Among other measures in 2017, Austria enacted a ban on full-face veils in public spaces and Germany banned face veils for anyone driving a motor vehicle or working in the civil service. In Switzerland, voters in two regions have approved bans on face veils and voters nationwide backed a ban on the construction of new minarets.

FULL ARTICLE FROM THE NEW YORK POST 

4th of July; the Founding Fathers and the Challenge of Islam

 

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Rabat – Upon the declaration of the US independence on July 4, 1776 two of the first three states to acknowledge the country’s sovereignty and freedom were Muslim, zealously supporting America’s notion that freedom lies in being fearless.

Morocco was the first state to recognize the independence of the United States of America, signing the first Moroccan-American Treaty of Friendship, under Morocco’s Sultan Muhammad III in December 1777.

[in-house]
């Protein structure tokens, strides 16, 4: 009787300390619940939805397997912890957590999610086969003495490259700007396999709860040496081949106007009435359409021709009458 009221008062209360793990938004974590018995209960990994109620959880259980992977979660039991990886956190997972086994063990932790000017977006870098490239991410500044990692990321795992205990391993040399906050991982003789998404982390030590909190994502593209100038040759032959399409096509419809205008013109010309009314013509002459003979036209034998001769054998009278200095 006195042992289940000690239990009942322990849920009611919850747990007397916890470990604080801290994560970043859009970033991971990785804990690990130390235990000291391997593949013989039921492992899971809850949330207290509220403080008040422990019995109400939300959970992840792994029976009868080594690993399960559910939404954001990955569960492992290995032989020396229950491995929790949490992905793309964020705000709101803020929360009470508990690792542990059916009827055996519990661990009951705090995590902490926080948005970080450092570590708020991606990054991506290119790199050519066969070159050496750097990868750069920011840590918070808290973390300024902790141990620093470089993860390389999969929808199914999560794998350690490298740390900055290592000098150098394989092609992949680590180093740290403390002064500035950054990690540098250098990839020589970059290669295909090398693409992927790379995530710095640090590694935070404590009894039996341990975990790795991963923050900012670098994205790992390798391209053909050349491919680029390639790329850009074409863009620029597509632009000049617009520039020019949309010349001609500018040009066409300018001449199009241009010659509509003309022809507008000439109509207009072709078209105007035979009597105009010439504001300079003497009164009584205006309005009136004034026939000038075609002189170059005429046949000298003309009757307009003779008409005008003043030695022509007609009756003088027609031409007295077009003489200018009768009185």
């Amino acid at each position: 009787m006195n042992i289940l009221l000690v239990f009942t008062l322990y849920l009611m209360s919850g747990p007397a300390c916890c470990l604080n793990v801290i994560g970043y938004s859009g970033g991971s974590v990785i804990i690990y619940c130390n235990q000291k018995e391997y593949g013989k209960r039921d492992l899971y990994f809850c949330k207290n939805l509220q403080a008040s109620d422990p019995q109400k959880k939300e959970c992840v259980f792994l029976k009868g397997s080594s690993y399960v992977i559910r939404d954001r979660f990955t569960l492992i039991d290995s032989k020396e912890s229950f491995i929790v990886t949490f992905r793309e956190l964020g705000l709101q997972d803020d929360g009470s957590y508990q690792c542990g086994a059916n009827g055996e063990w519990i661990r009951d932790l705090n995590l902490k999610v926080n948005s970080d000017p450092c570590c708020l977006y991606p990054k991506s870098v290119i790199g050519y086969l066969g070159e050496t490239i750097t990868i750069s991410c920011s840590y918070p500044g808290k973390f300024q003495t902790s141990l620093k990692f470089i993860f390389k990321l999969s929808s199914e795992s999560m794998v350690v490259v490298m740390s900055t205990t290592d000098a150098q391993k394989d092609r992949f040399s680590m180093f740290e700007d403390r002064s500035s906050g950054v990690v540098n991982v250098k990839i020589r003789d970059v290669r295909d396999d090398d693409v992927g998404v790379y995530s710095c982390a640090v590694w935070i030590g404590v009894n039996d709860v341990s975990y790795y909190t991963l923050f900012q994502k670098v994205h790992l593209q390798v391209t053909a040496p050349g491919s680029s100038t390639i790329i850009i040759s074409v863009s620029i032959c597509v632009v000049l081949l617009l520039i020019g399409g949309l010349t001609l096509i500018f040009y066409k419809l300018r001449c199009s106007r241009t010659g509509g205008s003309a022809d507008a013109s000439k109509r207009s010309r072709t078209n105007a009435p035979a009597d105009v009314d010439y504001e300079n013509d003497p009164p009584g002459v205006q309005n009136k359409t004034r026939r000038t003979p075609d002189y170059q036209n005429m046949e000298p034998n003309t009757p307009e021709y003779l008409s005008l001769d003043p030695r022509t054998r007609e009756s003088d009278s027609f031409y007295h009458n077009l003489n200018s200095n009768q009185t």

Friesland, one of the seven United Provinces of the Dutch Republic, was the next to recognize the American independence.

The Mysore State in India followed their example, being the third to praise liberty as a breath of life to all nations.

The actions of those states centuries ago are the proof that the 4th of July should not just come and go.

Americans must make it a remarkable day and a celebration; a great opportunity to further elevate the magnificence of national integration and appreciate the Muslim contribution to it— but, unfortunately, this is not the case today.